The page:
Analytical model adjustments

Through the observation of the generated analytical model, inconsistencies were identified. Therefore, several types of adjustments were made before transposing it to the calculation program:

  • It is frequently verified that certain FEM elements are not placed on the orthogonal axis, which can cause unwanted effects in the calculation. The analytical beams were inclined towards the orthogonal axis since the analytical representation of the column was located at its geometric center, which does not coincide with the intersection of the axis of the beams. Thus, the column was positioned on the desired reference line by modifying the Base and Top Alignment in the Analytical alignment property of the analytical column.
  • The ground floor was modeled as a slab element. However, this element does not have the function of resisting the stresses to which the structure is subjected, and is not intended to appear in the calculation model. Thus, in the element properties, the characteristic “Structural” is removed (Figure 5).

Whenever it is not possible to adjust the analytical element through its properties, Revit allows manual adjustment, where a node of the analytical model is dragged independently of the physical one (Figure 6).

In Revit, the analytical representation of the footings corresponds to nodes, which after exporting to Robot are converted into a clamped support. However, if boundary conditions are applied in Revit, Robot assumes that information. In this case, a pinned support was applied at the base of the columns.

Once the adjustments have been completed, Revit has tools that automatically check its consistency Figure 7.

Structural analysis and design

Revit is able to communicate directly with Robot structural analysis professionals, allowing them to send/update the whole model or pre-selected parts.

After a consistency check of the model, it was verified that all data was transferred correctly, except the value of the spring stiffness of the elastic support which was incorrect. The insertion of the actions and their combinations should be made in Robot in order to avoid possible errors in the transfer and to increase efficiency since it can automatically generate the combinations effectively.

Reinforcement design

The robot allows an automatic determination of the reinforcement according to the Portuguese regulations of Eurocodes 2 and 8 [7,8]. There are two main steps in this process:

  • Calculation of the required reinforcement (At), which refers to the theoretical reinforcement area required;
  • Definition of provided reinforcement (Ar) which determines the area of the reinforcement that is actually placed, which must be greater than at.

In the determination of the provided reinforcement, several parameters are manipulated in order to design a solution according to the idea of the user. When the reinforcement is calculated, the Robot displays the solution in plans, 3D views, and drawings (Figure 8). A report is also generated with the calculations performed to verify the safety of the element.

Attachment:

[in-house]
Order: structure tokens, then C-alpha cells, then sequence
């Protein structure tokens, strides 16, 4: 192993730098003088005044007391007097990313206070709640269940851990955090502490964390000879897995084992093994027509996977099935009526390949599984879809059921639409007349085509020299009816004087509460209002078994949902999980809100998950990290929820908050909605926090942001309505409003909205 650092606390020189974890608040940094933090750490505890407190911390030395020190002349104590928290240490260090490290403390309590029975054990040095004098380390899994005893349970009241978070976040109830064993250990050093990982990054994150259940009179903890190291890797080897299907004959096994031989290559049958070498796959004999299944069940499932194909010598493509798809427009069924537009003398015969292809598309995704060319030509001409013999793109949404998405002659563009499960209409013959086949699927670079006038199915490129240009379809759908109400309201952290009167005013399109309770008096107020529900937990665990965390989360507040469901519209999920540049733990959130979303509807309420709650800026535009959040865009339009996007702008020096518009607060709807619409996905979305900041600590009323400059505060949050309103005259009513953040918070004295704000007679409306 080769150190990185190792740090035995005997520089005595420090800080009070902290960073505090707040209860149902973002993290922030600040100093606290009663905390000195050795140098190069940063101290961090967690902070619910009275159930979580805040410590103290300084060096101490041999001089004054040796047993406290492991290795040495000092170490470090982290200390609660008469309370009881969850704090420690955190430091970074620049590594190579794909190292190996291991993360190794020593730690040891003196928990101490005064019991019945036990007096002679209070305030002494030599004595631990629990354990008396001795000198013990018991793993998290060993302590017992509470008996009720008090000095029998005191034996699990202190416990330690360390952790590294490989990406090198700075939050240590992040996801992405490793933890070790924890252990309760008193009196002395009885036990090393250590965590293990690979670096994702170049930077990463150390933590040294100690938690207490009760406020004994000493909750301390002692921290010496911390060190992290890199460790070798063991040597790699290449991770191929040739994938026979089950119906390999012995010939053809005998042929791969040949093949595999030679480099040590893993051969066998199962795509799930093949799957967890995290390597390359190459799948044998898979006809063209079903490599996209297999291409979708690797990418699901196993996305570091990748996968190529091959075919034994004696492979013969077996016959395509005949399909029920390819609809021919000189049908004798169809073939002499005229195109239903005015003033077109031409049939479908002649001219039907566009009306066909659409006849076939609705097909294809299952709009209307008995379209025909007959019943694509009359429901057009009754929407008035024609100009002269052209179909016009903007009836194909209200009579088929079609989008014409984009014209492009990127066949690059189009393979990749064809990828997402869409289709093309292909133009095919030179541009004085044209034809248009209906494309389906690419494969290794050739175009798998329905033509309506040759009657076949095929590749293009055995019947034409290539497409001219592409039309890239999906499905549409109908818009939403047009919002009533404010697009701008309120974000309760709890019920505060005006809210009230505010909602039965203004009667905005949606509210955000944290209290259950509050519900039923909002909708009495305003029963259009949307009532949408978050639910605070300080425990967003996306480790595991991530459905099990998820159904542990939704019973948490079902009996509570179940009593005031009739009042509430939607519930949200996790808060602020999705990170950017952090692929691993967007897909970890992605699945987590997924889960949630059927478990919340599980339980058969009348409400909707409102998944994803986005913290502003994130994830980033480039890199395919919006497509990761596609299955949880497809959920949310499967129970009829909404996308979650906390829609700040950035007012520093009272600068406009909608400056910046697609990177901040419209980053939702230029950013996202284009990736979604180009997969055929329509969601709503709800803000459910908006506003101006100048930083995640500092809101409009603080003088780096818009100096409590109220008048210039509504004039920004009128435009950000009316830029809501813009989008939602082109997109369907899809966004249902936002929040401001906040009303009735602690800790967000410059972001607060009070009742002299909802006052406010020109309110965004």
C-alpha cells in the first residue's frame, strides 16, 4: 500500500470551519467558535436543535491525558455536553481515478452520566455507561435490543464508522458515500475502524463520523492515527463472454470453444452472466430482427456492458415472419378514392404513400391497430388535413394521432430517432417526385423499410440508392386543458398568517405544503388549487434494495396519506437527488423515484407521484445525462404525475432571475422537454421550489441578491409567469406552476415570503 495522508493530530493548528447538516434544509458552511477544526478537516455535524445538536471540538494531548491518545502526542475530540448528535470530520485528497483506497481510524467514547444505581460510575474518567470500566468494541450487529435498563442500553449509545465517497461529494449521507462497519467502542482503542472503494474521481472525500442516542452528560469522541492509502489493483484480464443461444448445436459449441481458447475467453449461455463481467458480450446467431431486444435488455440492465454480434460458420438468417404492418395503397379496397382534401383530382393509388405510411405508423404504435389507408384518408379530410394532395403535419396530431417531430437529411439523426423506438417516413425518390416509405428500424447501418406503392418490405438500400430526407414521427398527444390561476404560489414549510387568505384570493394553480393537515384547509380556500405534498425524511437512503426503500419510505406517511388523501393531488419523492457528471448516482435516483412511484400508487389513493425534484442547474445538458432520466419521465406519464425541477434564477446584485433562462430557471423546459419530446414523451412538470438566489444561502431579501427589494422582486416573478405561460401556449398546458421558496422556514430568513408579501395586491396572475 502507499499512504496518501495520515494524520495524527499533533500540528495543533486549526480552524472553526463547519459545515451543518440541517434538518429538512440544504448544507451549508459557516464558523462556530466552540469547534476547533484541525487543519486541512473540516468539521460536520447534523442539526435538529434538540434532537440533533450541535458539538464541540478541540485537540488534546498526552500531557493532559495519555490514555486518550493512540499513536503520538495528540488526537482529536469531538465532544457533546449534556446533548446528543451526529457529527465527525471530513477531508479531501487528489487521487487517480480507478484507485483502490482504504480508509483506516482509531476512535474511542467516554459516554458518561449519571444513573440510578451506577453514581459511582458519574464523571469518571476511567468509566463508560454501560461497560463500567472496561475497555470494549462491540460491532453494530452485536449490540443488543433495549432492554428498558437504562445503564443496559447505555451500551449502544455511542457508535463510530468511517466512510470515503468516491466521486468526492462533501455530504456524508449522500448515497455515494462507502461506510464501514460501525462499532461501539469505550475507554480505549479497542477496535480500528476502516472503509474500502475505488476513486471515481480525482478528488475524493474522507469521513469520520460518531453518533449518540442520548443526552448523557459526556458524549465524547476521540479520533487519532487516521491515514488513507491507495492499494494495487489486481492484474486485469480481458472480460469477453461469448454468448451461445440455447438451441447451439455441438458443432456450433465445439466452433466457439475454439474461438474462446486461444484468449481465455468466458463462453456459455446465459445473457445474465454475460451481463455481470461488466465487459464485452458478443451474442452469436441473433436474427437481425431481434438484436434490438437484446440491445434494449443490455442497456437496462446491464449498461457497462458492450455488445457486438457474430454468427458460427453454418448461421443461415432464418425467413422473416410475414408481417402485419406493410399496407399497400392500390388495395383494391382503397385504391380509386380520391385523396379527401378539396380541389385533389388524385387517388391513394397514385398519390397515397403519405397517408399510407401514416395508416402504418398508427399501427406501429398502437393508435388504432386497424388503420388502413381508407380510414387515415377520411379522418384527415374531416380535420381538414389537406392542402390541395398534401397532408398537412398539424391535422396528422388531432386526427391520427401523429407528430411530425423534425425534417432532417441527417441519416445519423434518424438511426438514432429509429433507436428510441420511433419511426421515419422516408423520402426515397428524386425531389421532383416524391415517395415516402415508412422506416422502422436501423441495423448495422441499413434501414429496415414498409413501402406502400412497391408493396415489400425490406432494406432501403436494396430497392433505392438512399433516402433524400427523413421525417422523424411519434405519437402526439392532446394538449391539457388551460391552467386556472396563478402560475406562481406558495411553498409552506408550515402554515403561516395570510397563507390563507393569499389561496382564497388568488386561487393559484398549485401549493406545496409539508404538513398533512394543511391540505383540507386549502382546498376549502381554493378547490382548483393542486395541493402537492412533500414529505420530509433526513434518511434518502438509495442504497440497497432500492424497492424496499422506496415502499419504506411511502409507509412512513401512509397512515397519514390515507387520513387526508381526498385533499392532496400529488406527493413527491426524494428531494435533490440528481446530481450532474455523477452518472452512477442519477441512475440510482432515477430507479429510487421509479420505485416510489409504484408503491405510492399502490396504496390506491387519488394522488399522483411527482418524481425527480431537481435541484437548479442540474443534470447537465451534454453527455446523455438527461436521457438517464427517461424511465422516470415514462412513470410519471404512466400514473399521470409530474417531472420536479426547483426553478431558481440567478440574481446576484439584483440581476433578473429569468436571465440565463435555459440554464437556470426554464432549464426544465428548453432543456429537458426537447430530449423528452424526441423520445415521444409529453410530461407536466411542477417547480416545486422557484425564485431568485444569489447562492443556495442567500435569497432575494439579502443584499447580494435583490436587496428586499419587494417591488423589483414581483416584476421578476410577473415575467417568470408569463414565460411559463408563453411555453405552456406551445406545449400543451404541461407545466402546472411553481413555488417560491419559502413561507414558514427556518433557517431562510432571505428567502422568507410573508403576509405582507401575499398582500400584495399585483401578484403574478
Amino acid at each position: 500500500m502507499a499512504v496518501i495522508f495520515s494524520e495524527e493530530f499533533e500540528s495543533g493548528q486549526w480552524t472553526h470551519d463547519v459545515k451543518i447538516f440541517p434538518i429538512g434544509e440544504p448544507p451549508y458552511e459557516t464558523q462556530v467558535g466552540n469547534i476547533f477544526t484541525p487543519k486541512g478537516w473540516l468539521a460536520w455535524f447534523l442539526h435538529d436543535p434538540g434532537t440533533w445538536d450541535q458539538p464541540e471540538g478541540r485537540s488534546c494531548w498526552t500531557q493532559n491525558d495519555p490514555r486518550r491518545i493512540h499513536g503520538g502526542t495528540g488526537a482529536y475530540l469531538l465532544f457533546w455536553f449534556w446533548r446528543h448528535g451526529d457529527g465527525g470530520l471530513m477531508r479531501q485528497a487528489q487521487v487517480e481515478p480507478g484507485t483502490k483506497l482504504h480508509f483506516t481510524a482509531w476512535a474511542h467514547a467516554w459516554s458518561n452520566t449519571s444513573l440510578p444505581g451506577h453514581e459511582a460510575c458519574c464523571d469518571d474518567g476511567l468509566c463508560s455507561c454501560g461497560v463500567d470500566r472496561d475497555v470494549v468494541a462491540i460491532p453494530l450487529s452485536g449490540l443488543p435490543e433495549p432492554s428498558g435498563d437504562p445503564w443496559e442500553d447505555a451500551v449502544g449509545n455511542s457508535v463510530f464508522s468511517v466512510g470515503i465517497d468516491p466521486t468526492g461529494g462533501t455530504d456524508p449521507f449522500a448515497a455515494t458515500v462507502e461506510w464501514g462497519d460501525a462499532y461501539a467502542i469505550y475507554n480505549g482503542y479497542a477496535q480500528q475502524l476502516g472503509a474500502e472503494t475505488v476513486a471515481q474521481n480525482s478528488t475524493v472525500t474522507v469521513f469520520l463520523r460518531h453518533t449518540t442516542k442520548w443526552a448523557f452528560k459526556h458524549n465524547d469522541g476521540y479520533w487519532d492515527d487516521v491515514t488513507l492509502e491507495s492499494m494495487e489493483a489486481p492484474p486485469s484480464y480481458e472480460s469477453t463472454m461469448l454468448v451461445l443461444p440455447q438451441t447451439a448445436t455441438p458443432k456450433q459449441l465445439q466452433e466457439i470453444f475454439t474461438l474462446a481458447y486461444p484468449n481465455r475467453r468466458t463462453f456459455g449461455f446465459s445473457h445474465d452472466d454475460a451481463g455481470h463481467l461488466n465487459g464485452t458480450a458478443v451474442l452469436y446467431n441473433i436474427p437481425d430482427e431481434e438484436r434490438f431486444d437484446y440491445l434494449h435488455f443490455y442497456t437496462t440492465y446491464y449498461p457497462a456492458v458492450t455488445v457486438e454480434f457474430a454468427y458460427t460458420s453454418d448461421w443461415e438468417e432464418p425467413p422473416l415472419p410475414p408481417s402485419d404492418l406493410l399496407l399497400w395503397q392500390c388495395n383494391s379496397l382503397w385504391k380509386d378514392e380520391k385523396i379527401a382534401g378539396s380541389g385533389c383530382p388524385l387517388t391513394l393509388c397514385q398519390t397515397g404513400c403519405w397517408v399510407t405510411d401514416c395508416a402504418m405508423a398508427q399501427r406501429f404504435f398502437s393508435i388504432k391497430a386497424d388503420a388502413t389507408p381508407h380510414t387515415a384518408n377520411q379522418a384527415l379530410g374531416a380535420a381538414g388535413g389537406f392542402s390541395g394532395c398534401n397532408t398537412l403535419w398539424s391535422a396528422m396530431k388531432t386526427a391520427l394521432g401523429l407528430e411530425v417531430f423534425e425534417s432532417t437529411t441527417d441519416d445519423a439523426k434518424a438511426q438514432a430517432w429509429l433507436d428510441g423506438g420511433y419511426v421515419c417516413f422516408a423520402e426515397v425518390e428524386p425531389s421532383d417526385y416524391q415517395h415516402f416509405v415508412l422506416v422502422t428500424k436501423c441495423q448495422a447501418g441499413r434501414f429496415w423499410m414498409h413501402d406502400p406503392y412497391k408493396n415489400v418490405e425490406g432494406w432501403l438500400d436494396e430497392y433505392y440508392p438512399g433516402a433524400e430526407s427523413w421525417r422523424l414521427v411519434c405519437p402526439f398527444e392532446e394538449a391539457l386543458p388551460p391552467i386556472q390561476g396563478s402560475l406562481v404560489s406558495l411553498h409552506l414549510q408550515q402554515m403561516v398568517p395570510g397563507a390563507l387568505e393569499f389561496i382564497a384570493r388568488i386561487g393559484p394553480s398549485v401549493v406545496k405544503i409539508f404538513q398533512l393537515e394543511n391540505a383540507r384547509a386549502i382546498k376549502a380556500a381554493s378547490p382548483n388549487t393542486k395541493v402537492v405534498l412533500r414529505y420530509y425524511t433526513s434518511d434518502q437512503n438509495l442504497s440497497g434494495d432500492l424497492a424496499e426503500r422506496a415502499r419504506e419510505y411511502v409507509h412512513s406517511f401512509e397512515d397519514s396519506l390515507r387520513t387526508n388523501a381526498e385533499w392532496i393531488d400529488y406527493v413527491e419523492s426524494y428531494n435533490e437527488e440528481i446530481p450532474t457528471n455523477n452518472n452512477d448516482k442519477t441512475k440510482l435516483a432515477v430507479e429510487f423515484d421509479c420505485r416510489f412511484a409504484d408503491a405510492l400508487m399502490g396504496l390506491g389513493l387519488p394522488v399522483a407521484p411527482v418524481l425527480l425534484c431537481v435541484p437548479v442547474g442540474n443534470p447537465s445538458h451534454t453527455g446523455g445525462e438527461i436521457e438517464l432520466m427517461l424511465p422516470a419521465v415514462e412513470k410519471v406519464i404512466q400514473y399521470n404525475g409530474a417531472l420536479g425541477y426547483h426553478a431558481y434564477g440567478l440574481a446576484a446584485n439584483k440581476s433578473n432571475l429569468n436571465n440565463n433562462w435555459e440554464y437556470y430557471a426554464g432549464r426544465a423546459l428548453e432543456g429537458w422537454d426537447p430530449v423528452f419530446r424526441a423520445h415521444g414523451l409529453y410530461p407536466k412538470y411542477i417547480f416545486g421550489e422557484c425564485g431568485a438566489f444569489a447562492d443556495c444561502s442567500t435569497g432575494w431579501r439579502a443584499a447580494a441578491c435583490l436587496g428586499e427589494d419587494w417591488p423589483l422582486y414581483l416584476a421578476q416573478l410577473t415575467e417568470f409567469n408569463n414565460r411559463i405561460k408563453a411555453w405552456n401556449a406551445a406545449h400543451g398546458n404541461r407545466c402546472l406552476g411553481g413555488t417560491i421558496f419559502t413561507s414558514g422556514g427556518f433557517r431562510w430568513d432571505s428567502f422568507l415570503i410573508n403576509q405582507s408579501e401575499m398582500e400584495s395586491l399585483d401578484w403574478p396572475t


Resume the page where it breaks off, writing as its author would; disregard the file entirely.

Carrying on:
The programs should not take responsibility away from the engineer, but optimize time, in finding a better solution instead of repetitive tasks.

Software interoperability

After the design has been prepared, it is possible to update the Revit model so that it has made the reinforcement detail:

- For slabs, it is possible to build an effective reinforcement solution. However, it only allows sending the diagrams of forces and required reinforcement to Revit. The core walls do not support the calculations of the reinforcement according to Portuguese standards.

- In the case of the beams, the most efficient calculation process and the one that leads to better interoperability is when this is modeled as a single multi-span beam.

Regarding columns and foundations (Figure 9) either the interoperability or the automatic calculation are both fine despite some required manual adjustments.

Reinforcement modeling in Revit

Rebar modeling in Revit is intuitive and versatile, allowing advantages such as obtaining reinforcement details with automatic identification and accurate immediate quantity take-off. However, it can be an exhaustive task to model the whole reinforcement of the structure Figure 10.

The most recent version Revit 2023 has an option called Propagate Rebar which allows the user to copy a detailed reinforcement from one object to another similar one, avoiding repetition in modeling, and increasing efficiency Figure 11.

Management of the BIM model

A BIM model consists of parametric objects that contain multiple pieces of information besides the geometric one. This enables several applications related to the various BIM dimensions initially mentioned below:

Coordination and collaboration

Revit saves the information about the results of the diagrams of forces, displacements, and the required reinforcement area of each element from the calculation performed in Robot. The ability to centralize information is quite helpful when, in a reinforcement modeling or design review process, you want to consult data from the structural analysis Figure 12.